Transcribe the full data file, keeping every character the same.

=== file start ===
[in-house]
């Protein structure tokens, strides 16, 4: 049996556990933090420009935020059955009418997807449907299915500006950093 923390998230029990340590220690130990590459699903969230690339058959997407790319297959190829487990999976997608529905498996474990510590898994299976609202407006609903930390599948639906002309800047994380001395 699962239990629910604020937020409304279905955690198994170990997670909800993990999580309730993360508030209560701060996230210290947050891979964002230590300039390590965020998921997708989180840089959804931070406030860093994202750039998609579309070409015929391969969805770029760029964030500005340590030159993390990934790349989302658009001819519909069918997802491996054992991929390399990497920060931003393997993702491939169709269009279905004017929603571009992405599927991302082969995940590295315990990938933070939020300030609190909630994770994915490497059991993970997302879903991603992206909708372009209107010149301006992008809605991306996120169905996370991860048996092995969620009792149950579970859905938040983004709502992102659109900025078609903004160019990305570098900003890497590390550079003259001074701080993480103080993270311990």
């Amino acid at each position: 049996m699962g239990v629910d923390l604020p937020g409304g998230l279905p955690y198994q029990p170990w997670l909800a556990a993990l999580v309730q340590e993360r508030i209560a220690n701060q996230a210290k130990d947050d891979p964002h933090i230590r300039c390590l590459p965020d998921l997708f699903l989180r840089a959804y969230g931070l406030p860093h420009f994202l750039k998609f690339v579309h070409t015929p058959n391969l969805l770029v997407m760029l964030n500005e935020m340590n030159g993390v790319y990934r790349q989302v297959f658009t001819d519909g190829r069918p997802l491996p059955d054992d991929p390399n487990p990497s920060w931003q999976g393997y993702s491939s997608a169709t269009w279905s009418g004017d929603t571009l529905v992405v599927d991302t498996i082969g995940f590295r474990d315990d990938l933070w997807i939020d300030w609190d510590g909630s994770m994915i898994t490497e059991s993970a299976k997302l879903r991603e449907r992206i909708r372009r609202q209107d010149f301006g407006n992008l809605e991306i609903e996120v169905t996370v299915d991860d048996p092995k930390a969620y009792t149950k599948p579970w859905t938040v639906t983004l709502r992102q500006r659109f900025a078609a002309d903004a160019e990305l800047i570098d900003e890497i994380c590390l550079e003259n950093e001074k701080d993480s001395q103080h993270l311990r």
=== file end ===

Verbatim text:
[in-house]
């Protein structure tokens, strides 16, 4: 049996556990933090420009935020059955009418997807449907299915500006950093 923390998230029990340590220690130990590459699903969230690339058959997407790319297959190829487990999976997608529905498996474990510590898994299976609202407006609903930390599948639906002309800047994380001395 699962239990629910604020937020409304279905955690198994170990997670909800993990999580309730993360508030209560701060996230210290947050891979964002230590300039390590965020998921997708989180840089959804931070406030860093994202750039998609579309070409015929391969969805770029760029964030500005340590030159993390990934790349989302658009001819519909069918997802491996054992991929390399990497920060931003393997993702491939169709269009279905004017929603571009992405599927991302082969995940590295315990990938933070939020300030609190909630994770994915490497059991993970997302879903991603992206909708372009209107010149301006992008809605991306996120169905996370991860048996092995969620009792149950579970859905938040983004709502992102659109900025078609903004160019990305570098900003890497590390550079003259001074701080993480103080993270311990």
């Amino acid at each position: 049996m699962g239990v629910d923390l604020p937020g409304g998230l279905p955690y198994q029990p170990w997670l909800a556990a993990l999580v309730q340590e993360r508030i209560a220690n701060q996230a210290k130990d947050d891979p964002h933090i230590r300039c390590l590459p965020d998921l997708f699903l989180r840089a959804y969230g931070l406030p860093h420009f994202l750039k998609f690339v579309h070409t015929p058959n391969l969805l770029v997407m760029l964030n500005e935020m340590n030159g993390v790319y990934r790349q989302v297959f658009t001819d519909g190829r069918p997802l491996p059955d054992d991929p390399n487990p990497s920060w931003q999976g393997y993702s491939s997608a169709t269009w279905s009418g004017d929603t571009l529905v992405v599927d991302t498996i082969g995940f590295r474990d315990d990938l933070w997807i939020d300030w609190d510590g909630s994770m994915i898994t490497e059991s993970a299976k997302l879903r991603e449907r992206i909708r372009r609202q209107d010149f301006g407006n992008l809605e991306i609903e996120v169905t996370v299915d991860d048996p092995k930390a969620y009792t149950k599948p579970w859905t938040v639906t983004l709502r992102q500006r659109f900025a078609a002309d903004a160019e990305l800047i570098d900003e890497i994380c590390l550079e003259n950093e001074k701080d993480s001395q103080h993270l311990r």